4 charts that prove you know nothing about the housing market

As we all know, Thatcher privatised our housing stock and pocketed the funds. She made billions from Right to Buy and we provided billions in subsidy to the already well-to-do, but she didn’t bother to build any more houses so we got screwed. That’s where our housing problem comes from. A picture tells a thousand words and a big white space probably tells even more:

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But not so fast! It might look like a lot of housing is getting built after the war, but that’s misleading. As not so many of us know, we didn’t just build lots of housing, we cleared slums on a vast scale. 15% of the UK’s population was affected and the overall building rate looks a lot less impressive. The blue line (via Neal Hudson) shows the net effect.

Bc-gTOCCIAAb2CU The post-war years still look good, but at a lot less stellar. Thatcherism doesn’t come out of this well, but New Labour? They look good. Which was news to me, as I’m sure it’s news to you. the housing stock expanding at its fastest rate for decades during the mid-2000s…despite us…not really building many houses. “Hang on, how does that work?” you’ll be asking. “Don’t worry.” I say, “this is 2014 and all explanations now come in chart format!”

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What this graph shows, again from Neal Hudson, is that houses were being built, but they were also being subdivided and other stock was being brought into use. Houses were cut in half (or more) and commercial properties were converted. The high prices that tight housing supply created actually caused the number of terraced houses in London to decrease from 2001-2011, such was the rate of flat conversions. So New Labour did have a solution and it was high prices. But it would be remiss to blame New Labour, when you can blame Old Labour. There’s bipartisan support for that.

Not so fast! As a different all of us know, it was the Town and Country Planning Act of 1947 that caused the housing shortage. The 1930s saw a phenomenal rate of private home building, far in excess of anything achieved before or since, only brought to a standstill by Hitler and rearmament. Private builders can build lots of housing and the Planning Act is one reason they didn’t when the state stopped building. But there’s no wishing away the Planning Act for a magical return to the 1930s.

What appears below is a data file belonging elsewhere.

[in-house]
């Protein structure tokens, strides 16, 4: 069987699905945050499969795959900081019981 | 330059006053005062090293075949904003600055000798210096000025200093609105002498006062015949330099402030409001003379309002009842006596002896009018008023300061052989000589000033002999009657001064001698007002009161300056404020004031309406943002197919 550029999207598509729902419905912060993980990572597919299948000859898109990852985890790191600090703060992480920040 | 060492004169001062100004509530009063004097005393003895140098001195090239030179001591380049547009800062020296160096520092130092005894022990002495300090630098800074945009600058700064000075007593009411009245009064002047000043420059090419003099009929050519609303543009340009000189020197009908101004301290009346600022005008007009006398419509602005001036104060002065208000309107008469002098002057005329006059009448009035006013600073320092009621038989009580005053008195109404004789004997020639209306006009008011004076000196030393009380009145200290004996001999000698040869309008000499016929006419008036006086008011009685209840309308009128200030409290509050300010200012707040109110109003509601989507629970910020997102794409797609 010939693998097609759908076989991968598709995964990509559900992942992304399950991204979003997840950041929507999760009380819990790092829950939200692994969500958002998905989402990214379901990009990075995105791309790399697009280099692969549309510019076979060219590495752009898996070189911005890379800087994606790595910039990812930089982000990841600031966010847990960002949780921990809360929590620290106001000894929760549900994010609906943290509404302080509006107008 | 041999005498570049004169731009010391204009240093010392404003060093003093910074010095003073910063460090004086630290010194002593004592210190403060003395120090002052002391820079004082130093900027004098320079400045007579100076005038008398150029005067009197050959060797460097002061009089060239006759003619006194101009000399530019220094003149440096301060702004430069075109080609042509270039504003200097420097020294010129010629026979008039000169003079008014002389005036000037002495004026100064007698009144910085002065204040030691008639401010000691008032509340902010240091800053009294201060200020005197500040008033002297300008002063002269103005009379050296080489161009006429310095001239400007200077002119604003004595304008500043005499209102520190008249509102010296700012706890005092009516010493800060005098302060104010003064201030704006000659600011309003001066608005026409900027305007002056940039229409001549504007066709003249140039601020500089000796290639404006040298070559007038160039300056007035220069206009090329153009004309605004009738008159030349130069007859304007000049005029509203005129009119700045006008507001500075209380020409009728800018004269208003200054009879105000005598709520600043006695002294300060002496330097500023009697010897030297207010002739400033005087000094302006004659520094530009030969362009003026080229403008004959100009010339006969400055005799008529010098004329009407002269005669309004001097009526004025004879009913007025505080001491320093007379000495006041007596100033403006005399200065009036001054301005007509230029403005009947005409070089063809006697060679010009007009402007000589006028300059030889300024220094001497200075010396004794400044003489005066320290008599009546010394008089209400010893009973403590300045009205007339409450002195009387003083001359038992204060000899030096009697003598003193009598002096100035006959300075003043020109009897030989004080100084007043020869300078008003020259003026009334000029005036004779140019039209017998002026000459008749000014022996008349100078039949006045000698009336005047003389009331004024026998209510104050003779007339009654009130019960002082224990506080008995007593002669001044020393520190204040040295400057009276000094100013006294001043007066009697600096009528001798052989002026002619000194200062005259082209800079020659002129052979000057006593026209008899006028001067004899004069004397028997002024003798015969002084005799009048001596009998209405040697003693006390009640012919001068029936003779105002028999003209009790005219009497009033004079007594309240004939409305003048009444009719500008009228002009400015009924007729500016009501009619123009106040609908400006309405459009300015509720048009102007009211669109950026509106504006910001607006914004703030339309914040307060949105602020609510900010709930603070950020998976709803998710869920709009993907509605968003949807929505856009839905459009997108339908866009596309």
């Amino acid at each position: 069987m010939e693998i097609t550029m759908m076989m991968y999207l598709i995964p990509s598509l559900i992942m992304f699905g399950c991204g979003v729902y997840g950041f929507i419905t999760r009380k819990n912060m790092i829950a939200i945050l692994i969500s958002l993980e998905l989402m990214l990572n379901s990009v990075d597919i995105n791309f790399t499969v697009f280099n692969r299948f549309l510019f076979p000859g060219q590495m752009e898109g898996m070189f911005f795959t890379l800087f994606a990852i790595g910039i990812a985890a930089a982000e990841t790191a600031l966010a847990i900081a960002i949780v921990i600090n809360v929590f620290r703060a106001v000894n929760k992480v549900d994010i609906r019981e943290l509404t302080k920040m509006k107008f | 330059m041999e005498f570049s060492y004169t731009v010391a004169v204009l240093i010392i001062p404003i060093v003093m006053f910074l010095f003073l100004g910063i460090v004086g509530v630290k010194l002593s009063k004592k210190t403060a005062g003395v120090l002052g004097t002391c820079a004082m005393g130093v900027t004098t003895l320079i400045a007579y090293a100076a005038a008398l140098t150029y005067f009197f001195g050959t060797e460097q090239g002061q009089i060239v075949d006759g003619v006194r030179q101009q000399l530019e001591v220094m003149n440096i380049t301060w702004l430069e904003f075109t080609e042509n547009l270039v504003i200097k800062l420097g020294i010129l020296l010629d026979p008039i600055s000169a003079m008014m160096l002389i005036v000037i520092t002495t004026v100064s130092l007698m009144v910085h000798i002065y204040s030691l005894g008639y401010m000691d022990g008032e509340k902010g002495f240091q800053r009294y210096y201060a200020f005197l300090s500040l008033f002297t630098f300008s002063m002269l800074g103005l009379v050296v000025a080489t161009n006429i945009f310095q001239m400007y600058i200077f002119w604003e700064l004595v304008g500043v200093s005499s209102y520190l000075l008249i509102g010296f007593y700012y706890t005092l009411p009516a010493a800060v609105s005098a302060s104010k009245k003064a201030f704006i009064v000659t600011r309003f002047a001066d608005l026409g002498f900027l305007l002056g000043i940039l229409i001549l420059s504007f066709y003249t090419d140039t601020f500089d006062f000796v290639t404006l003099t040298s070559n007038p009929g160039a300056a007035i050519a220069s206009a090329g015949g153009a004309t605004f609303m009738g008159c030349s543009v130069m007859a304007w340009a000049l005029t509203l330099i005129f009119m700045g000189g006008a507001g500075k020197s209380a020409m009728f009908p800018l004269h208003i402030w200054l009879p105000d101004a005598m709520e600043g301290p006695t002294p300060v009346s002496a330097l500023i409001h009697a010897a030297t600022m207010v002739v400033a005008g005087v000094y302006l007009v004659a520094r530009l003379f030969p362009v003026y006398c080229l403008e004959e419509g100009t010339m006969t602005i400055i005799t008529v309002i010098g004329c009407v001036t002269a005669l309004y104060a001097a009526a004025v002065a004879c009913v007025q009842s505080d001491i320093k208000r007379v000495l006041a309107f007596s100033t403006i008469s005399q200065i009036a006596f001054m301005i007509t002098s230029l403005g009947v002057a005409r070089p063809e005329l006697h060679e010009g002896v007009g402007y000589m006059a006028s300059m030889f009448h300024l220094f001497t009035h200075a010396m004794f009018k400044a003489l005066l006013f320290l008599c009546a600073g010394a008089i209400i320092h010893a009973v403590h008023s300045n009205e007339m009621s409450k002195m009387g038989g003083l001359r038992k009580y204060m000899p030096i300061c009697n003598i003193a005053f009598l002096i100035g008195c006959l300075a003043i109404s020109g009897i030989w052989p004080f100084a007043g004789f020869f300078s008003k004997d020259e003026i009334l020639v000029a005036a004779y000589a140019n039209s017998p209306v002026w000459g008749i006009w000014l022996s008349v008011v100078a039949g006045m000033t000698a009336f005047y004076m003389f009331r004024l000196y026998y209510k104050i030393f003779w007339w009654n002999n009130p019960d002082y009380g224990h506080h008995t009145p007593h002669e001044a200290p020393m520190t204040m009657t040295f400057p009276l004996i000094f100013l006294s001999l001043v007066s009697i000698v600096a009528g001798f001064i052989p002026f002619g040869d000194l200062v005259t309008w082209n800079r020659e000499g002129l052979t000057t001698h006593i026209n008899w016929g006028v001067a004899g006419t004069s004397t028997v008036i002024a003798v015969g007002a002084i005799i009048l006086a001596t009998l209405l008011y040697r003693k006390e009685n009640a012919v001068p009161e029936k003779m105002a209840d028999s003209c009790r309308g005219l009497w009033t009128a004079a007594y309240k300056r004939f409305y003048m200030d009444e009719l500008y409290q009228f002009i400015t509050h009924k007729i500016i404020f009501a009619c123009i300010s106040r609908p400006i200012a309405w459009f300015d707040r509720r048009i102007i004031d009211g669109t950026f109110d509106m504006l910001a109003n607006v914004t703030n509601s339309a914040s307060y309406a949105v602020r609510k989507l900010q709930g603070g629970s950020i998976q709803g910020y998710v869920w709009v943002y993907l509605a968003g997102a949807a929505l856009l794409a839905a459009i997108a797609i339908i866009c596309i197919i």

housing-supply-1923-2011

“Build more houses” is a good rally cry, but how? NIMBYs have rights. These rights are property rights. When they bought their houses they also bought the right to block other building nearby. This wasn’t a mistake, this is what they were told and what people consider normal. That’s a right in anyone’s book. If we want to build more housing we will have to expropriate them or buy them. And they ain’t selling cheap.

You know nothing about the housing crisis and that any easy solution you have is wrong (except maybe a simple plan). You should also realise there’s no libertarian solution to the housing crisis through deregulation. These rights are held inalienable. The same rights block a social democratic solution of more council housing. The only thing that remains is a Stalinist solution: the socialisation of property rights and the liquidation of NIMBYs as a class.

If you want to blame Attlee, Blair or Thatcher for the housing crisis you haven’t been paying attention. And you’re not nearly being ambitious enough with your cliches. The real villain behind the housing crisis, if there is one, is Hitler. And like Hitler the only solution will be Stalin.

UPDATE: Now with bonus chart!

A very good point, and one which partially vindicates the slowdown in homebuilding in the 1980s (although not its continual stagnation). The below chart shows the deceleration, stall and gradual increase in population growth from 1960-2010. Graph of United Kingdom: Population growth (annual %)

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8 thoughts on “4 charts that prove you know nothing about the housing market

  1. Good stuff. As always these problems and solutions aren’t as simple as those with a political axe to grind would have us believe.

    As a matter of interest do you know if the data in the first graph includes pre-fabs? These were always meant to be temporary so showing them being built and then destroyed would distort those figures somewhat.

    1. I do not know that. I am only beginning to grasp the depth of my ignorance of the housing market. However, that is the first step to learning more so hopefully I can get back to you.

  2. Interesting WRT density of population. Superficially you’d extrapolate an increase in density during the 2000’s, but if there’s a concomitant jump in the number of people living alone (plausible), then how do density rates in the current housing market atmosphere compare to either the libertarian antebellum fantasies or the socialist post-war settlement utopia?

    I’m pro-density myself, so I think all this subdividing and re-purposing is the way to go, especially as the population continues to age & more pensioners are rattling around like peas in huge family homes. It also alleviates the NIMBY’s Rights problem, a bit. Thoughts?

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